Molecular Medicine Israel

NIH debates human-animal chimeras

Grant to add human cells to animal embryos is delayed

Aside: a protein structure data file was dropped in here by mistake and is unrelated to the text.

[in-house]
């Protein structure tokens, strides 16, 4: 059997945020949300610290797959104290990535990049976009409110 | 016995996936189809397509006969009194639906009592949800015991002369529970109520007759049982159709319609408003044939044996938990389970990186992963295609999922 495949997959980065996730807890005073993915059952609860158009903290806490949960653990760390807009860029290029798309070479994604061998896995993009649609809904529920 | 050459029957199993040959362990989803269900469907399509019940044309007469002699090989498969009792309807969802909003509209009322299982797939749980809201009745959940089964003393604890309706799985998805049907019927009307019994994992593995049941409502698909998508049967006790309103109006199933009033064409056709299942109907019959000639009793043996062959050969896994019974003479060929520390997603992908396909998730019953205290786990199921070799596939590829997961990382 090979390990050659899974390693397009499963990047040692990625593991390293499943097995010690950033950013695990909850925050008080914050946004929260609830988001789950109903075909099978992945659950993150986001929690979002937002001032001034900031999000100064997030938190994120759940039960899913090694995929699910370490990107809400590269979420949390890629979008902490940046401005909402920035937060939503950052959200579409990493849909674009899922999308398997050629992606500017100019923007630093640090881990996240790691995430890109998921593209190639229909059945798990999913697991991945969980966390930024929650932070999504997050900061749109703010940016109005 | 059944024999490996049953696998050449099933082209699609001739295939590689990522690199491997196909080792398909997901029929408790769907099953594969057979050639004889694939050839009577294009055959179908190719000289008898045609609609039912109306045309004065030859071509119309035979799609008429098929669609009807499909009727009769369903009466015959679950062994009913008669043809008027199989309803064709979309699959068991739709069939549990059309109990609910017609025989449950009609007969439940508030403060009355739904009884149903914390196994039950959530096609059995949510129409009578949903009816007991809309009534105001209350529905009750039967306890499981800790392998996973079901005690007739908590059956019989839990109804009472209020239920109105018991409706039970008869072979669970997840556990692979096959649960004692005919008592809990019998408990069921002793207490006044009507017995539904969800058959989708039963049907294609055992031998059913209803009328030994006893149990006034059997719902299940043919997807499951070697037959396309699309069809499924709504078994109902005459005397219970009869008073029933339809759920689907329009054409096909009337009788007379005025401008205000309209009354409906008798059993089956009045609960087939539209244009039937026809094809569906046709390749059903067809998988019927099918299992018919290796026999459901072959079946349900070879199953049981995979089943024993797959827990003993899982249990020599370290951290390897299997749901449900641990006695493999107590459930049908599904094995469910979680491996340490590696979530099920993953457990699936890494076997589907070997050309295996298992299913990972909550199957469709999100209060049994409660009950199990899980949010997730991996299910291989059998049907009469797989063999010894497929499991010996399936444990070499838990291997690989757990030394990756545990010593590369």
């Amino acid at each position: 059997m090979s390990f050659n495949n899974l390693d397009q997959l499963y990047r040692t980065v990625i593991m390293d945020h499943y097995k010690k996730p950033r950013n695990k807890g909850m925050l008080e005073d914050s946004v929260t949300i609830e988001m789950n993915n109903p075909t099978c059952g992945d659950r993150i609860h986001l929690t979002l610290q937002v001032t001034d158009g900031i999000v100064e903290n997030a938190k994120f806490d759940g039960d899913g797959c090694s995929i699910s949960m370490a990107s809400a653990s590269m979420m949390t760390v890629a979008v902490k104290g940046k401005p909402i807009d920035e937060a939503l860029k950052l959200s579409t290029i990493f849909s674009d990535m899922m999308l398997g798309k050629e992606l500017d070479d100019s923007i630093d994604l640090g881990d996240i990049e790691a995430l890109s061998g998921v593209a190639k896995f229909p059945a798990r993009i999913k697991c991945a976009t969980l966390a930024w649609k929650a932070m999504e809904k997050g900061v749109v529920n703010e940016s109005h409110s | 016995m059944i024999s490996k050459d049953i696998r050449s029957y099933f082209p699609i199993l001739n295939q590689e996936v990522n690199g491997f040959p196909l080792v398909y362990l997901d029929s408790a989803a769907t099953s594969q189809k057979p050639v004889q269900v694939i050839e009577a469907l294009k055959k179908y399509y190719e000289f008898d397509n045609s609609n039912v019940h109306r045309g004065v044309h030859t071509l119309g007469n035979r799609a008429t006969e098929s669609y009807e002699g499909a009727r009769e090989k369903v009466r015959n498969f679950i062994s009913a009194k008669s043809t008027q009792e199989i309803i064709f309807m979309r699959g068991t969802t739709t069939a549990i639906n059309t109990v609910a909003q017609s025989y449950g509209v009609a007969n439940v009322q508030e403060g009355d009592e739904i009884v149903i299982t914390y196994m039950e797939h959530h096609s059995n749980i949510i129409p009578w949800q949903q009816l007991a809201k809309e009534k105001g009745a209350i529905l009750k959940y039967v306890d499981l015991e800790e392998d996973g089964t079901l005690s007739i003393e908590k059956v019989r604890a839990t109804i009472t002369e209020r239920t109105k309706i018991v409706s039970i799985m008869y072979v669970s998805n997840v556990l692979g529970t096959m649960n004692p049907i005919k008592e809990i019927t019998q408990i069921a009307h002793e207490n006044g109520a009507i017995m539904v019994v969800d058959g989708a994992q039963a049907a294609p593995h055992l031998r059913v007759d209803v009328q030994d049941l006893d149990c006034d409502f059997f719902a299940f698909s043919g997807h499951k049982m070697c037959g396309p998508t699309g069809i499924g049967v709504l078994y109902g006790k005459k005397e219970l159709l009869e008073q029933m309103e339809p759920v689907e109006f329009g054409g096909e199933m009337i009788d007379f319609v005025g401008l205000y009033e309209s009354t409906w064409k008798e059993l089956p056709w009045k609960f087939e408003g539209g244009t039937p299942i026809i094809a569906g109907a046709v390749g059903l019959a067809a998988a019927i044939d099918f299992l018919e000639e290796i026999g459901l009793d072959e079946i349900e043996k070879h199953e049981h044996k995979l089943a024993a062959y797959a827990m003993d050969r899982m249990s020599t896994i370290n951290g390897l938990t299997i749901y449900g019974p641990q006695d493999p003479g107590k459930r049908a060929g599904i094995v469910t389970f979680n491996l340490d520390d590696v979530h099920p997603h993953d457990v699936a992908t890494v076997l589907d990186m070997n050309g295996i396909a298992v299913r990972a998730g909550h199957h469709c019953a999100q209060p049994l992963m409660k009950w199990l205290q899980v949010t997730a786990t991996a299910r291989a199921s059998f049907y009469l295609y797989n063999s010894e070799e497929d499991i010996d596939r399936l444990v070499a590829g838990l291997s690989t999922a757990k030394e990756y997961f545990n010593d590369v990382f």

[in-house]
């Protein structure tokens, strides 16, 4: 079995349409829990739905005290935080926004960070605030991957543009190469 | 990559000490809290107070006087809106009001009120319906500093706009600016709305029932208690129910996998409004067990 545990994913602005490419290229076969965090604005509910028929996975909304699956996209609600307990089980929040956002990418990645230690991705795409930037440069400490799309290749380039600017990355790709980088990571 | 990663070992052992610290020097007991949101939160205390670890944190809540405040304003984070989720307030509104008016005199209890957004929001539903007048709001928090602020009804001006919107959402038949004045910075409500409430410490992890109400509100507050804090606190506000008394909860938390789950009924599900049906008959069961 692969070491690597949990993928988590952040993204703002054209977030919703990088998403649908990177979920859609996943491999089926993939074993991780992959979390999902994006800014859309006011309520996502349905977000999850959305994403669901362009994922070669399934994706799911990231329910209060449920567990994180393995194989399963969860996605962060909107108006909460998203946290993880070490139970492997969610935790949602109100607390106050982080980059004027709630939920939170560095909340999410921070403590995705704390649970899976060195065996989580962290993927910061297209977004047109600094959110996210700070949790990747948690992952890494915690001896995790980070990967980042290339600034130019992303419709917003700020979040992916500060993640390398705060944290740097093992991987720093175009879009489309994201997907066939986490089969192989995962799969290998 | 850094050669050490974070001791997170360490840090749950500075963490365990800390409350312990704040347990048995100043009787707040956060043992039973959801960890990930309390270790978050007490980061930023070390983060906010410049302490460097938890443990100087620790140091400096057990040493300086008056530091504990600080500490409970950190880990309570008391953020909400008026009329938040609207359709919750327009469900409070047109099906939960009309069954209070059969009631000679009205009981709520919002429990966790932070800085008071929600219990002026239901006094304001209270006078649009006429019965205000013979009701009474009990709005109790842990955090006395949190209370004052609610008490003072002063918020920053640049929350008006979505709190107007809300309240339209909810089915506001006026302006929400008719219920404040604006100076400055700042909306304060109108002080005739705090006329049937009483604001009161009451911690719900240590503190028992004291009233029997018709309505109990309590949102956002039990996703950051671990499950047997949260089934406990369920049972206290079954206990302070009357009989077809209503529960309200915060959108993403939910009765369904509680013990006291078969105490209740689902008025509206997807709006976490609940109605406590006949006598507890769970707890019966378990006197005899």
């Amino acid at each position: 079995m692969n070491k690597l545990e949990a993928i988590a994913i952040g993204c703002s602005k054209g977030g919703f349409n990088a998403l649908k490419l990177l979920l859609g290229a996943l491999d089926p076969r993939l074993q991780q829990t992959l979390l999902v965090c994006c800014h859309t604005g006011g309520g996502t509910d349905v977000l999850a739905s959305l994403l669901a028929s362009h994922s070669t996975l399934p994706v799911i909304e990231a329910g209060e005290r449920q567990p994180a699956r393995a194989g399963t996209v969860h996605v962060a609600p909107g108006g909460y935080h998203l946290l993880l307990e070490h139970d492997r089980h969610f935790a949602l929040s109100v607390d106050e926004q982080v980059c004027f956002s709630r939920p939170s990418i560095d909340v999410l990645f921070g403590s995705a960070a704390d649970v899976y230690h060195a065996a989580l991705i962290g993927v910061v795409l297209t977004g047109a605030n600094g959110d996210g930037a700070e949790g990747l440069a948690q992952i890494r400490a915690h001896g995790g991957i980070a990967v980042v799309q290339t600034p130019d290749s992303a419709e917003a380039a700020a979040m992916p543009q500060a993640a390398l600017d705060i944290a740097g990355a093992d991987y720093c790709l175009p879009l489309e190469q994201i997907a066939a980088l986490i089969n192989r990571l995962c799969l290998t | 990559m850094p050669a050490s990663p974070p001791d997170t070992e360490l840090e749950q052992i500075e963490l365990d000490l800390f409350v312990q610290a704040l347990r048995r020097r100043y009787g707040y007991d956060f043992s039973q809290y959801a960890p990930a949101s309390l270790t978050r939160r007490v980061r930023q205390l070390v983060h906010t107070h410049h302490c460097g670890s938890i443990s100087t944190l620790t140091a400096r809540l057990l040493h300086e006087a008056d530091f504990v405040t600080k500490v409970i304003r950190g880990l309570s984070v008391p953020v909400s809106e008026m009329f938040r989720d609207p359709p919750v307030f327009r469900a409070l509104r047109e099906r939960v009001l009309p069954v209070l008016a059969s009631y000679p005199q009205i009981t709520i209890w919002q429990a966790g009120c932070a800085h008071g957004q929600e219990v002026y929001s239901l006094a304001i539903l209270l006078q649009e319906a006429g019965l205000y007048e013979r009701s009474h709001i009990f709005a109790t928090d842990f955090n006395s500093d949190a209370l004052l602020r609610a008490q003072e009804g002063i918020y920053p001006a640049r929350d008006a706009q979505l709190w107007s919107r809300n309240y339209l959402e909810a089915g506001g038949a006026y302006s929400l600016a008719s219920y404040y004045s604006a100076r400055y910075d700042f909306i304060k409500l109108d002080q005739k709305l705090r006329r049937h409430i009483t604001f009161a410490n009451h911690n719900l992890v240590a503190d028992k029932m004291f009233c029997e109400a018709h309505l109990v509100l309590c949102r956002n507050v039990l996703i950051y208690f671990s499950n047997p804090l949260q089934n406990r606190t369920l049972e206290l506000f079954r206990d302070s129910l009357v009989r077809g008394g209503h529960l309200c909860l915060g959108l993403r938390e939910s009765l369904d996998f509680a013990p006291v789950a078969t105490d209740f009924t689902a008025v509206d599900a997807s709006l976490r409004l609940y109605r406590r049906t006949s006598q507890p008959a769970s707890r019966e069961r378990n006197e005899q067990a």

Few grants are more coveted than a Pioneer Award from the U.S. National Institutes of Health (NIH), which provides up to $500,000 annually for 5 years to a researcher pursuing innovative, potentially ground breaking research. So when Juan Carlos Izpisúa Belmonte, a developmental biologist at the Salk Institute for Biological Studies in San Diego, California, heard from NIH earlier this year that his was among the top-ranked applications, he was thrilled but there was a catch. The application is on hold, the agency has told him, as NIH reconsiders its rules for the kind of experiments he wants to do: mixing human stem cells into very early animal embryos and letting them develop, a strategy that could produce tissues or organs for transplantation. On 23 September, NIH issued a notice saying that it will not fund such research “while the Agency considers a possible policy revision in this area.” And it has invited scientists and bioethicists to a meeting on 6 November to discuss the ethical questions raised by such experiments. Izpisúa Belmonte took the news in stride. “I’m not upset. Quite the opposite. I think it is great that we openly discuss this and hope that a conclusion is reached,” he says. The mixtures of cells under debate are called chimeras, named for a monster of Greek mythology that had the body and head of a lion, a fire-breathing goat’s head on its back, and a snakelike tail. In ancient Greece, the chimera was a bad omen, appearing before shipwrecks, volcanoes, and other disasters.

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